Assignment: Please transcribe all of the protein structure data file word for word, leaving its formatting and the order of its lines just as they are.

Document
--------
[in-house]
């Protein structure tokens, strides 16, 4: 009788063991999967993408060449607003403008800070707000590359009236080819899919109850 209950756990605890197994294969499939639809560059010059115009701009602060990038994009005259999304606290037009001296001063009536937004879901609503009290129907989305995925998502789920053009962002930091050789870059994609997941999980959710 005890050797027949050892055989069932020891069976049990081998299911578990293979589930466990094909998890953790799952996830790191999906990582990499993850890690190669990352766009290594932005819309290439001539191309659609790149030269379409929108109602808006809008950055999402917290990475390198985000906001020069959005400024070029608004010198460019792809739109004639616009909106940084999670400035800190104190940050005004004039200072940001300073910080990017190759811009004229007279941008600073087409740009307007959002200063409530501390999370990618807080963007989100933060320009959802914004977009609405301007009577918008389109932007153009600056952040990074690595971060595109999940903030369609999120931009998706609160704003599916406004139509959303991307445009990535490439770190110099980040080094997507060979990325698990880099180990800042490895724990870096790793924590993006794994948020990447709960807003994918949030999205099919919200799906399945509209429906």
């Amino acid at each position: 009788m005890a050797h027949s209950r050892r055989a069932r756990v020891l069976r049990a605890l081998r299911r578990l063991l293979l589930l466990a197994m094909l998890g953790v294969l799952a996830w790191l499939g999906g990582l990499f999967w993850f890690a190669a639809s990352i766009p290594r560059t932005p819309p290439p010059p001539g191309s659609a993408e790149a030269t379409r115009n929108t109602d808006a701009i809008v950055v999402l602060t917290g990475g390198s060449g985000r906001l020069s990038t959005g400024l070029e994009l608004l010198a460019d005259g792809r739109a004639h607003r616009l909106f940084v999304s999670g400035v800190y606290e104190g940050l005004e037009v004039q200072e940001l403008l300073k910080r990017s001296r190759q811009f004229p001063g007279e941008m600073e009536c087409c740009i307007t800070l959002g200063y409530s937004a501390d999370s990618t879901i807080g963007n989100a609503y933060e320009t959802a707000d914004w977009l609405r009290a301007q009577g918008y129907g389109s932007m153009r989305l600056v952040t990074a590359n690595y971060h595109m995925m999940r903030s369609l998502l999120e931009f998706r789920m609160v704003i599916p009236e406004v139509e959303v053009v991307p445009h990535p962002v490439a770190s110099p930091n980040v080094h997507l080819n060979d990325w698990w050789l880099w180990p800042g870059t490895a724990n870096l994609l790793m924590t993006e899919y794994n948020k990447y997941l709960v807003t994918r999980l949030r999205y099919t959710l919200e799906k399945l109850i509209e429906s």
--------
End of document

[in-house]
């Protein structure tokens, strides 16, 4: 009788063991999967993408060449607003403008800070707000590359009236080819899919109850 209950756990605890197994294969499939639809560059010059115009701009602060990038994009005259999304606290037009001296001063009536937004879901609503009290129907989305995925998502789920053009962002930091050789870059994609997941999980959710 005890050797027949050892055989069932020891069976049990081998299911578990293979589930466990094909998890953790799952996830790191999906990582990499993850890690190669990352766009290594932005819309290439001539191309659609790149030269379409929108109602808006809008950055999402917290990475390198985000906001020069959005400024070029608004010198460019792809739109004639616009909106940084999670400035800190104190940050005004004039200072940001300073910080990017190759811009004229007279941008600073087409740009307007959002200063409530501390999370990618807080963007989100933060320009959802914004977009609405301007009577918008389109932007153009600056952040990074690595971060595109999940903030369609999120931009998706609160704003599916406004139509959303991307445009990535490439770190110099980040080094997507060979990325698990880099180990800042490895724990870096790793924590993006794994948020990447709960807003994918949030999205099919919200799906399945509209429906």
């Amino acid at each position: 009788m005890a050797h027949s209950r050892r055989a069932r756990v020891l069976r049990a605890l081998r299911r578990l063991l293979l589930l466990a197994m094909l998890g953790v294969l799952a996830w790191l499939g999906g990582l990499f999967w993850f890690a190669a639809s990352i766009p290594r560059t932005p819309p290439p010059p001539g191309s659609a993408e790149a030269t379409r115009n929108t109602d808006a701009i809008v950055v999402l602060t917290g990475g390198s060449g985000r906001l020069s990038t959005g400024l070029e994009l608004l010198a460019d005259g792809r739109a004639h607003r616009l909106f940084v999304s999670g400035v800190y606290e104190g940050l005004e037009v004039q200072e940001l403008l300073k910080r990017s001296r190759q811009f004229p001063g007279e941008m600073e009536c087409c740009i307007t800070l959002g200063y409530s937004a501390d999370s990618t879901i807080g963007n989100a609503y933060e320009t959802a707000d914004w977009l609405r009290a301007q009577g918008y129907g389109s932007m153009r989305l600056v952040t990074a590359n690595y971060h595109m995925m999940r903030s369609l998502l999120e931009f998706r789920m609160v704003i599916p009236e406004v139509e959303v053009v991307p445009h990535p962002v490439a770190s110099p930091n980040v080094h997507l080819n060979d990325w698990w050789l880099w180990p800042g870059t490895a724990n870096l994609l790793m924590t993006e899919y794994n948020k990447y997941l709960v807003t994918r999980l949030r999205y099919t959710l919200e799906k399945l109850i509209e429906s």